An adult patient is considered to be refractory if the 10 to 60 minute post-transfusion platelet count fails to rise more than 2,000/uL per random platelet concentrate or 10,000 to 12,000/uL per apheresis platelet. Children are considered to be refractory if the one hour post-transfusion platelet count fails to rise more than 3,500/uL per random donor platelet concentrate. Because patients may have a poor post-transfusion increment to a single transfusion yet have excellent platelet increments with subsequent transfusions, a diagnosis of refractoriness should only be made when at least two ABO compatible transfusions, stored less than 72 hours, result in poor increments.

Once a patient is shown to be refractory to platelet transfusions, a careful review of the medical history should be undertaken including current medical condition, medications, transfusion history, transplant history, and previous pregnancies. The latter three events increase the likelihood of HLA and HPA alloimmunization.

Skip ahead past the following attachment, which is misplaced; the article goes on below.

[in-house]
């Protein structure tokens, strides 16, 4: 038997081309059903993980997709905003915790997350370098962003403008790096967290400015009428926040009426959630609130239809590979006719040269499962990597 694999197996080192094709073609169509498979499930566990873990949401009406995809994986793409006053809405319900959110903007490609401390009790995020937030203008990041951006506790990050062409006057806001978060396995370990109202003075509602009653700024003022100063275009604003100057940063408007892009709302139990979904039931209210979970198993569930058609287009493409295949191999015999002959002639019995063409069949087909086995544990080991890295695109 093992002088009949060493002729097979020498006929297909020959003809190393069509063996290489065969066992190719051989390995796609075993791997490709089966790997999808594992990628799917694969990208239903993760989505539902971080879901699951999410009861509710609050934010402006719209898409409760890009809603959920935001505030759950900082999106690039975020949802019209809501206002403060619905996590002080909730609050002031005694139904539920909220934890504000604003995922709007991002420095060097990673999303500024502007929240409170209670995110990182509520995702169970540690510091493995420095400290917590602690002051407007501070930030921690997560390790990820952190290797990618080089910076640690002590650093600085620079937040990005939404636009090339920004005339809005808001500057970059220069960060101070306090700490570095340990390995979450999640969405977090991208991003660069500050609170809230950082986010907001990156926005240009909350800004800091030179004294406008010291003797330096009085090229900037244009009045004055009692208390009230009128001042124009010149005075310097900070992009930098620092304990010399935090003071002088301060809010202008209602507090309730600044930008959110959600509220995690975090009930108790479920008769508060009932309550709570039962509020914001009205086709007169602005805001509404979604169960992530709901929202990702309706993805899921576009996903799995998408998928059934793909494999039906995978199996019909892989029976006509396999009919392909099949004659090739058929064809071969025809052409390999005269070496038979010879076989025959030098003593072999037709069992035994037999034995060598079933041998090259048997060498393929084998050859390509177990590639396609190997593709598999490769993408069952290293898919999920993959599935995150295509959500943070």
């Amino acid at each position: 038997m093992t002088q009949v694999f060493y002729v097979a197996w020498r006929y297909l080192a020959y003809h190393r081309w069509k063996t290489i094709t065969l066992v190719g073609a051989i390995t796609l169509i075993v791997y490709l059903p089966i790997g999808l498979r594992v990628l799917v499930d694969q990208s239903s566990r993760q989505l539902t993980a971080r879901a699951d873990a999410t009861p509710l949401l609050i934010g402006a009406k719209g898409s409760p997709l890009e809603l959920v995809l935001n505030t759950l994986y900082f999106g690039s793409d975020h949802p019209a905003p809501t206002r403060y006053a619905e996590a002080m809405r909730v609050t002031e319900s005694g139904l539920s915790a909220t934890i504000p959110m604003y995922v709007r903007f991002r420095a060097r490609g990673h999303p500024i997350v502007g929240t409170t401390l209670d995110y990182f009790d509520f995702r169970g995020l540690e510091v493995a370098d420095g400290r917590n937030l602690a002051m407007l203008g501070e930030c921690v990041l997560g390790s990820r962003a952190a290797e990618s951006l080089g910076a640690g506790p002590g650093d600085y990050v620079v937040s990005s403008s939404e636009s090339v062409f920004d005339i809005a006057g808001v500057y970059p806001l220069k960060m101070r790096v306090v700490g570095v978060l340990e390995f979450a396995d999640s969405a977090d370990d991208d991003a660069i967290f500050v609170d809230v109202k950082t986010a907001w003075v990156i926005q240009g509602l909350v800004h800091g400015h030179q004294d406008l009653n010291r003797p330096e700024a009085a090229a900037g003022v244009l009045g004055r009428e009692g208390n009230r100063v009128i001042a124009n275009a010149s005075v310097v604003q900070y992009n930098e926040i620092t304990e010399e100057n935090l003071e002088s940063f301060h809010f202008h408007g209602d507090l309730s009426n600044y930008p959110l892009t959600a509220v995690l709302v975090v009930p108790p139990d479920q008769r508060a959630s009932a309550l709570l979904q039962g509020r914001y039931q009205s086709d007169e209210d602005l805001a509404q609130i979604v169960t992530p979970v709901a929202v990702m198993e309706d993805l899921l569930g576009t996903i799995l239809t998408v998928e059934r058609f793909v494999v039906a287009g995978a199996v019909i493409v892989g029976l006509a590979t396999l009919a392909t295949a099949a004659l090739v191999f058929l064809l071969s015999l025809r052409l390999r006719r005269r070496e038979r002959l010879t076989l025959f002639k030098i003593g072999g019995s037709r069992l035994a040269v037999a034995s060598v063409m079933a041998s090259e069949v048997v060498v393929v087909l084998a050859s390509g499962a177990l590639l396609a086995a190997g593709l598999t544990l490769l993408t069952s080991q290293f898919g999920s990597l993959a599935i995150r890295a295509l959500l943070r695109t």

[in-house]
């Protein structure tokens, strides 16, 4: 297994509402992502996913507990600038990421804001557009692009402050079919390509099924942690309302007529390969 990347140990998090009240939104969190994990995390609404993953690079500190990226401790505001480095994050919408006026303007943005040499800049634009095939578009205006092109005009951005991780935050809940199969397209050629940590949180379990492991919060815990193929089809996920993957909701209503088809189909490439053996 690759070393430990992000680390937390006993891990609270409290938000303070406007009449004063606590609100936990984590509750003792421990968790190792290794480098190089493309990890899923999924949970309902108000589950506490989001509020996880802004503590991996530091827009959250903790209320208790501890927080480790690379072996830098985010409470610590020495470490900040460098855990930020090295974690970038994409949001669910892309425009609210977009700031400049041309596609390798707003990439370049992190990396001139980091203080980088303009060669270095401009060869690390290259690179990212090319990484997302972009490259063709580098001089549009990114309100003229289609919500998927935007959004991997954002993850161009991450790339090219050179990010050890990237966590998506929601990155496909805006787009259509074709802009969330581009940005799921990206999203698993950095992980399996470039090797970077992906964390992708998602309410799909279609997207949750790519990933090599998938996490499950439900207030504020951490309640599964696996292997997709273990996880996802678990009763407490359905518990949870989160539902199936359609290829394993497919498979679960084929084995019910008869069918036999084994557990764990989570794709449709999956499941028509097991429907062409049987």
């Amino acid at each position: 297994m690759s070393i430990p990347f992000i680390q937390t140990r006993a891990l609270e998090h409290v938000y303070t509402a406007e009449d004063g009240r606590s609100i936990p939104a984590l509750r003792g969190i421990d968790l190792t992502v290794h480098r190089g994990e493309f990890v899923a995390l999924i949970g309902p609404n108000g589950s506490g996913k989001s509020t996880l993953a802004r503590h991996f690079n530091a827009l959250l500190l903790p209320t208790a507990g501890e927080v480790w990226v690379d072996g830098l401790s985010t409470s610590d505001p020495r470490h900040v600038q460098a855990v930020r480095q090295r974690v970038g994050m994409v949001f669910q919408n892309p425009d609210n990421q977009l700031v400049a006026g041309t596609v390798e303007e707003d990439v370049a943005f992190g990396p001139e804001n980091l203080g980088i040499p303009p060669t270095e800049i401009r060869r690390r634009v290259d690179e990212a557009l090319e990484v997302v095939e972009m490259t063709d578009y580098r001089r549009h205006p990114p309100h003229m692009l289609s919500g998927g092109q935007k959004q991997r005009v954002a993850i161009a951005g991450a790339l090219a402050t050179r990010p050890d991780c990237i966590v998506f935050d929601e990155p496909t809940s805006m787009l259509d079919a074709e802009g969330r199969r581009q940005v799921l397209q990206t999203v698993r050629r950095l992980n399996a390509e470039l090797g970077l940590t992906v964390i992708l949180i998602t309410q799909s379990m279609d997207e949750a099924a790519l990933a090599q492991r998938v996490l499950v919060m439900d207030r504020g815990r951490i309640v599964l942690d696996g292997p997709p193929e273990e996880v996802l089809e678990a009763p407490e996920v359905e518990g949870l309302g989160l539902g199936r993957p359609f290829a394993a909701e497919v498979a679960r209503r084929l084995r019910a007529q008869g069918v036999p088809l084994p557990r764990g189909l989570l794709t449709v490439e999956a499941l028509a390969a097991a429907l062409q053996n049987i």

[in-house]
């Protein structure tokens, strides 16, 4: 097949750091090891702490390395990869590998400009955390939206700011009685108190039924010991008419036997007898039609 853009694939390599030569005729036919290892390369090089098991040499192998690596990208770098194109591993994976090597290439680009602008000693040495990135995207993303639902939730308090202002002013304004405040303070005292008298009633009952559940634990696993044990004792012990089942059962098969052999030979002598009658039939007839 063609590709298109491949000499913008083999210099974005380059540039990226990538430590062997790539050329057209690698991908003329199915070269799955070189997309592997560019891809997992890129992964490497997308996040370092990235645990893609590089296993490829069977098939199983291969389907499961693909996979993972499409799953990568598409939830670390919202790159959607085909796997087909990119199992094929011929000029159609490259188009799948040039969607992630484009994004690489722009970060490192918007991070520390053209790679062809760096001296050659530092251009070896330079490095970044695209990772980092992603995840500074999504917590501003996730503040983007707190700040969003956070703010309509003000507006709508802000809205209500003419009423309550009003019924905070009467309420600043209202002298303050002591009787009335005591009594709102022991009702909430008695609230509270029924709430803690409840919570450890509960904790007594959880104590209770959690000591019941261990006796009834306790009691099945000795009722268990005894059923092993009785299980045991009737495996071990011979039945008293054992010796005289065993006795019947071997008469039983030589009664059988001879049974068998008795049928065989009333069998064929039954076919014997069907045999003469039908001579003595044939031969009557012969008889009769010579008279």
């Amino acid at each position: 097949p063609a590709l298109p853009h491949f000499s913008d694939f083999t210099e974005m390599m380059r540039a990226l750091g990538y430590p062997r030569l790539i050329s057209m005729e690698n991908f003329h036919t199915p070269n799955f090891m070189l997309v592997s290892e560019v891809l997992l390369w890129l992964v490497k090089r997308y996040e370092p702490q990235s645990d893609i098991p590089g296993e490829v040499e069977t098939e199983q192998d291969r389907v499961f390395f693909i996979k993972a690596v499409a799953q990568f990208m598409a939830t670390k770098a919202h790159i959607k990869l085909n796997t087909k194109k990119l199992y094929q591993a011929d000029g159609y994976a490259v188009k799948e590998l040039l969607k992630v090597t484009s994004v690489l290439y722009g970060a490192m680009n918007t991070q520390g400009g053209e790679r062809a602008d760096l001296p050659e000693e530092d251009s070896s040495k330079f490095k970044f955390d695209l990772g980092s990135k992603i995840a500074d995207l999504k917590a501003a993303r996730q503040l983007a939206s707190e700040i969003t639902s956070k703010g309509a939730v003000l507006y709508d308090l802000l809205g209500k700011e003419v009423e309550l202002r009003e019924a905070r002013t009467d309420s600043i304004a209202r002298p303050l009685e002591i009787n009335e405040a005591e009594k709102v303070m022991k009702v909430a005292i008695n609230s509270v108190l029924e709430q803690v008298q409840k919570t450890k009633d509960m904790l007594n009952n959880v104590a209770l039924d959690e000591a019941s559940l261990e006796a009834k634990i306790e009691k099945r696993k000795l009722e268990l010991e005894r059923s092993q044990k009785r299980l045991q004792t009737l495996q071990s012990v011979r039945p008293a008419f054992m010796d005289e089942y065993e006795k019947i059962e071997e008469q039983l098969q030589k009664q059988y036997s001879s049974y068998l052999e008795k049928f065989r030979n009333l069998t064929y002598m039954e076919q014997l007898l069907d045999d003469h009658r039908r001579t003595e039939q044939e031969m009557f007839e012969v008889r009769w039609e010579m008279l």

Nonimmune causes of platelet refractoriness are best managed by treating the underlying condition. Immune mediated PTR is best managed by identifying the responsible antibodies and using this information to guide the selection of suitable units. There is no evidence that alloimmunized patients benefit from continued prophylactic transfusion of incompatible platelets that do not produce an increase in posttransfusion platelet count. 

The diagnosis of immune platelet refractoriness should be confirmed by testing for HLA and HPA antibodies. Approximately 90% of alloimmunized patients have demonstrable platelet antibody. The majority of patients have antibodies to HLA class I antigens. If the platelet antibody screening test is negative, refractoriness is probably due to clinical factors rather than alloimmunization and crossmatched platelets will not be beneficial.